Author Topic: Killure, Macosquin, Colarine, Londonderry  (Read 224 times)

Offline MUSICGENES

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Killure, Macosquin, Colarine, Londonderry
« on: Thursday 14 October 21 11:51 BST (UK) »
I have done a lot of research to date.  Taken two DNA tests and these have helped link my GORDON surname to Rev. James Gordon of Rothiemay, son of Robert Gordon of Pitlurg Scotland.  I hired a genealogist in Northern Ireland who helped somewhat.  Based on this fellow's research he felt that my Gordons were the ones listed on the 1831 census of Northern Ireland living in Killure Macosquin.  My direct GORDON line immigrated to Philadelphia with his family in 1847 from Ireland.  I know that my Gordon's were weavers or worked in the linen industry.  I am trying to find out how many Presbyterian churches were in the area of Killure Macosquin from 1780 until 1847 when they came to the USA as they were very religious Presbyterians. My direct Ancestor was Abraham Gordon born in 1811 in Ireland.  So far there are no records to be found in Ireland for my Abraham.  Abraham married Sarah McFarland a very popular name in Derry and Coleraine area.  They had a son Robert in 1835, Robert's naturalization papers specifically state he was born in Coleraine, Ireland.  I also believe that Abraham and Sarah had a daughter Elizabeth in 1837.  Something happened to Sarah because Abraham arrives in Philadelphia with a wife named Mary Ann (she also refers to herself as Ann in Church Records) whose maiden name is Farley.  Abraham and Mary Ann had a son Joseph in 1842, son John in 1843 and a daughter Mary Ann in Jan. 1847 right before they sailed to Philadelphia Pennsylvania in the USA.  They arrived in Philadelphia 9 April 1847.  They had more children, not all lived to adulthood.  I am going to assume that Sarah died before 1840.  I believe that Abraham's father's name was James born in Ireland, but James's father was born in Scotland.  Abraham's mother is Mary Ann but I do not know her married name.  I have researched the church and city records at the Archives, Library, and Historical Society in Philadelphia and gotten lots of information but nothing that can link me back to Ireland. I need to verify Abraham's father's name and possibly this will lead me to his father's name in Scotland.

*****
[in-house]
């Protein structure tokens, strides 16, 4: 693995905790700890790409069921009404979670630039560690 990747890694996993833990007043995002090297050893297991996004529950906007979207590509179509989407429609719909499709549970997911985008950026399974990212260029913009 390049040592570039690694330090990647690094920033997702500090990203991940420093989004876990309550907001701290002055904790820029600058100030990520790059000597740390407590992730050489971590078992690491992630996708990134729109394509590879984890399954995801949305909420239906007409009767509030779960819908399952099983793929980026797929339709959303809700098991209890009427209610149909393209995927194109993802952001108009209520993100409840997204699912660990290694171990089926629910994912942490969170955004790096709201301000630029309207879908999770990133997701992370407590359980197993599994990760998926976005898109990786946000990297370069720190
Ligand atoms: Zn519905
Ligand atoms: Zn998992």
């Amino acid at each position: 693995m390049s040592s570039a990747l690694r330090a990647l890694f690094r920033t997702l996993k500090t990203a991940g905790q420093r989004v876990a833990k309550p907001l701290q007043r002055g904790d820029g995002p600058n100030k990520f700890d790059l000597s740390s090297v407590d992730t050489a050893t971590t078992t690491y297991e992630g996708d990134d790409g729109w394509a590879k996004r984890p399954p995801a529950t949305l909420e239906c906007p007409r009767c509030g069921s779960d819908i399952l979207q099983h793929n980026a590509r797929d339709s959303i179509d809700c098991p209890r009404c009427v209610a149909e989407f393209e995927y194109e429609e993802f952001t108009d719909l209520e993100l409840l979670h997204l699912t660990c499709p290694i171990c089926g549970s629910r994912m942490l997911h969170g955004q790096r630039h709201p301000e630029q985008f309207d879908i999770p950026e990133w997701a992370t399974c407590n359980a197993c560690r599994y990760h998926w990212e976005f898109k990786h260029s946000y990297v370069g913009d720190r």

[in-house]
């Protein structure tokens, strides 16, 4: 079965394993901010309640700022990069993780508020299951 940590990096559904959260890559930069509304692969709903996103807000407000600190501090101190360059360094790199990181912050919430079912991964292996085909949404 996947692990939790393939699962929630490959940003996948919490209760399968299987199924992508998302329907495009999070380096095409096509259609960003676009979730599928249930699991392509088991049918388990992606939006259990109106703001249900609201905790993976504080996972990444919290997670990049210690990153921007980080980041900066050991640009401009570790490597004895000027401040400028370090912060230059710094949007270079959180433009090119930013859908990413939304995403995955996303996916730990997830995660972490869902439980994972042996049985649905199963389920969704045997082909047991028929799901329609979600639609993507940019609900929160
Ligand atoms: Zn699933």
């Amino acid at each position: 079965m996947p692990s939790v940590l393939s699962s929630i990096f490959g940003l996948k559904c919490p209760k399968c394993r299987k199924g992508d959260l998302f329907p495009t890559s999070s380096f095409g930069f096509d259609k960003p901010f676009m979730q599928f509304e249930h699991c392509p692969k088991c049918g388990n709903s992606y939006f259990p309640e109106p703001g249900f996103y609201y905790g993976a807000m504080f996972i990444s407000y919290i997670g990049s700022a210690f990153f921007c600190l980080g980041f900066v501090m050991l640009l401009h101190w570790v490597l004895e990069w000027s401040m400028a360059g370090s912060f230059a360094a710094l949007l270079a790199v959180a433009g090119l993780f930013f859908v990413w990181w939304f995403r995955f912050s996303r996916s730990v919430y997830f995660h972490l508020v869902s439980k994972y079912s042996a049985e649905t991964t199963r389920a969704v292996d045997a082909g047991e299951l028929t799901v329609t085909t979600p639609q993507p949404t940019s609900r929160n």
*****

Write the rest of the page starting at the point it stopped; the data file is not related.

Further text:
If Abraham and Sarah had their son Robert in 1835 and he stated he was born in Coleraine Ireland would it be safe to assume that the GORDON's in Killure, Macosquin could be the correct Gordon's? 

Abraham had brothers, Robert, Joseph, Nathaniel, James, and a sister Ann (maybe Mary Ann but she went by Ann) who married Michael Leacock (Leacock is another popular name for the Coleraine area.  It seems that all Abraham's brothers and his sister Anne immigrated to Philadelphia.   

I would greatly appreciate any information that could help me figure out Abraham Gordon my great-great grandfather's parents and grandparents.

Many Thanks!
Ellie

Offline Maiden Stone

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Re: Killure, Macosquin, Colarine, Londonderry
« Reply #1 on: Thursday 14 October 21 17:51 BST (UK) »